Clean and pure: Our commitment to removing pesticides from your products

All types of oils can potentially contain pesticides, as pesticides are often used in agriculture to protect crops from insects, diseases, and other pests. Oils that are derived from crops that are commonly treated with pesticides, such as vegetable oils and fruit oils, are more likely to contain pesticides than oils derived from other sources.


Common oils that may contain pesticides:

  • Vegetable oils: Vegetable oils, such as soybean oil, corn oil, and canola oil, are often derived from crops that are treated with pesticides to protect against pests and diseases. These oils may therefore contain residues of pesticides.
  • Fruit oils: Fruit oils, such as citrus oil, olive oil and avocado oil, are also often derived from crops that are treated with pesticides. These oils may therefore contain traces of pesticides.
  • Animal oils: Animal oils, such as lard and tallow, may also contain pesticides if the animals were exposed to pesticides through their feed or the environment.
  • Essential oils: Essential oils, which are extracted from plants using steam distillation or other methods, may also contain pesticides if the plants were treated with pesticides.

Overall, any type of oil can potentially contain pesticides, and it is important to carefully check the source and quality of the oil to ensure that it is free of pesticides.


Reasons to remove pesticides from extracts and oils:

  1. Pesticides can be harmful to human health.
  2. Pesticides can affect the quality of extracts and oils.
  3. Pesticides can be harmful to the environment.
  4. Pesticides can lead to legal and regulatory issues.


Methods for removing pesticides from oils: adsorption, extraction, and chemical degradation

There are several methods that can be used to remove pesticides from oils, depending on the specific type of pesticide and the characteristics of the oil. Some of the key methods for removing pesticides from oils include the following:

  • Adsorption: Adsorption is a process in which pesticides are removed from the oil by binding to a solid adsorbent material, such as activated carbon or clay. The adsorbent material is mixed with the oil, and the pesticides are attracted to the surface of the adsorbent, where they are retained. The adsorbent material can then be removed from the oil using filtration or centrifugation.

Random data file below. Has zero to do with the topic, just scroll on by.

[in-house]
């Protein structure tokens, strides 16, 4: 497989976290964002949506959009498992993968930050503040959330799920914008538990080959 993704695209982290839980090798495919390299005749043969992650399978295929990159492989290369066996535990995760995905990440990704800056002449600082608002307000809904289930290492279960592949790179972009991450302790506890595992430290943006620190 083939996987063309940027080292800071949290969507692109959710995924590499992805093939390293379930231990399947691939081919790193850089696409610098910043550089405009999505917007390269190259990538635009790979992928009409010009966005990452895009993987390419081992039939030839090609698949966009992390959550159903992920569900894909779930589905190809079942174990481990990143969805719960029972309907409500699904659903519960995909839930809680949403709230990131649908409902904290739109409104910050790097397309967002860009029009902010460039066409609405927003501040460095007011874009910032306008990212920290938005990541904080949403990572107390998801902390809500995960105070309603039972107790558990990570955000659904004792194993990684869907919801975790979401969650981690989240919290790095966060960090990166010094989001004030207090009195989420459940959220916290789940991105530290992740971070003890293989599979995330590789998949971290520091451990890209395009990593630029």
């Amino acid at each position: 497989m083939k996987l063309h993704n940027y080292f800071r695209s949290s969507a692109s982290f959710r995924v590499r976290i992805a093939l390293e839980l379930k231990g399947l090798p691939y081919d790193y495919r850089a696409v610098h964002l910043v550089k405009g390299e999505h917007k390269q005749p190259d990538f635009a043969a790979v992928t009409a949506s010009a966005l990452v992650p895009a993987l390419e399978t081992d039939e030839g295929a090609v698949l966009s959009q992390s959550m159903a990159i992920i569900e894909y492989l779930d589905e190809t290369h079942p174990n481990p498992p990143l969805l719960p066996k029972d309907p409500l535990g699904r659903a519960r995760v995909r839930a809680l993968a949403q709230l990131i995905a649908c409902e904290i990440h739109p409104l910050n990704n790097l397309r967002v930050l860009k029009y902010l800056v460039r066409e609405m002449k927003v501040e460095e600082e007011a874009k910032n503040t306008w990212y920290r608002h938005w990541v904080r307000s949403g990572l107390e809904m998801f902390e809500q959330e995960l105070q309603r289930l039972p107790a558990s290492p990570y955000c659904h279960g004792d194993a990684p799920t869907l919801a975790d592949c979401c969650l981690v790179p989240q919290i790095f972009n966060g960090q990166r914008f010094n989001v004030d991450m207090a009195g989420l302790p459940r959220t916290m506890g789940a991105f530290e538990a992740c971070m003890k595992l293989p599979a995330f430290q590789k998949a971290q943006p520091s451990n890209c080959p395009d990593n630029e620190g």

• Extraction: Extraction is a process in which pesticides are removed from the oil by mixing the oil with a solvent, such as hexane or ethanol. The solvent dissolves the pesticides, which are then separated from the oil using techniques such as distillation or filtration.
  • Chemical degradation: Chemical degradation is a process in which pesticides are broken down into smaller, less toxic compounds using chemical reactions. This can be achieved using a variety of chemicals, such as oxidizing agents or enzymes, depending on the specific type of pesticide.

At SpinChem, we have a wealth of experience in selecting the most effective solid adsorbent materials for removing pesticides from oils. We understand that different adsorbent materials are better suited for different types of pesticides and oils, and we use our expertise to carefully select the right material for the job.

Our team of scientists and engineers has extensive knowledge of the properties and characteristics of different adsorbent materials, and we use this knowledge to carefully evaluate the options and make informed decisions. We also conduct rigorous testing to ensure that the selected material is effective at removing pesticides from the oil, and we regularly review and update our selection process to ensure that we are using the most advanced and effective materials available.